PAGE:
This happened with blue meth around the same time. Blue meth became popular with young adults and was likely inspired by the TV show Breaking Bad.

Reports On Pink Meth: Is It A Real Threat?

Yes, pink meth is a real threat. All methamphetamine use comes with the risk of meth abuse and overdose.

Meth typically creates a euphoric high and increased energy. Meth’s side effects include short-term and long-term effects.

Some of meth’s side effects include:

  • increased body temperature
  • rapid heart rate
  • anxiety
  • weight loss
  • mood swings

The meth high is followed by a crash, which is characterized by:

To avoid a crash and symptoms of meth withdrawal, people might increase their meth use and develop an addiction.

Dangers Of Using Pink Meth

Pink meth is dangerous because all meth has serious side effects. The most serious side effect is the risk of addiction.

Pink methamphetamine use releases unnaturally high levels of dopamine in the brain, creating a feeling of euphoria.

As tolerance develops, more of the drug is required to get the same effects. Withdrawal symptoms can be severe, spurring people to use the drug more to avoid them.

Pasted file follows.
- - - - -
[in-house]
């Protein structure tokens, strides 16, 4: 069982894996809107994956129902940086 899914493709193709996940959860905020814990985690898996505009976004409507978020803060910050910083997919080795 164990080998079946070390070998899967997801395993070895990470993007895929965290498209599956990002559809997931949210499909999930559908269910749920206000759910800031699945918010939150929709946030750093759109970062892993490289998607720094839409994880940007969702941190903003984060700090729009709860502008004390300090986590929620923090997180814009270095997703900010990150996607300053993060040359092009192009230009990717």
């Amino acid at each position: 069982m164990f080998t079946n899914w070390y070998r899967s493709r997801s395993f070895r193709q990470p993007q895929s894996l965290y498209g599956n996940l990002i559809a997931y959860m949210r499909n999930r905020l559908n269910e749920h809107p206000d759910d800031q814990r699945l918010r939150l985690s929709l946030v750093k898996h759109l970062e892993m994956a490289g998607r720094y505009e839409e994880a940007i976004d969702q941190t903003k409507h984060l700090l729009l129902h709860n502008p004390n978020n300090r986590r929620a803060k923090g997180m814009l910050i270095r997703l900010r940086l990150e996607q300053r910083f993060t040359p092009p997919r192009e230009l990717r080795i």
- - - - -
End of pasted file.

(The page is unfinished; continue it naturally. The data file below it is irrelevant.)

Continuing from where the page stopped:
There also has been at least one study that showed that meth in different colors was more likely to create abscesses when injected than clear meth.

Pink Meth Vs. Other Forms Of Methamphetamine

It’s possible that pink meth first got its coloring from its manufacturing process and that drug traffickers later added coloring and flavoring to create a trend.

Some reports stated that pink meth was packaged more like candy, with stickers added to little plastic bags, as another way to appeal to young people.

Pink Meth Vs. Crystal Meth

To know the difference between pink meth and crystal meth, let’s first establish what crystal meth is and how it is different from methamphetamine.

Many people use the terms “crystal meth” and “meth” interchangeably, but technically, crystal meth is at least 80% pure. Anything less pure is considered regular meth.

Pink meth can have a crystalline look to it, but its purity is unknown. At least one study has shown that clear meth tends to cause fewer health-related risks than pink, white, or yellow meth.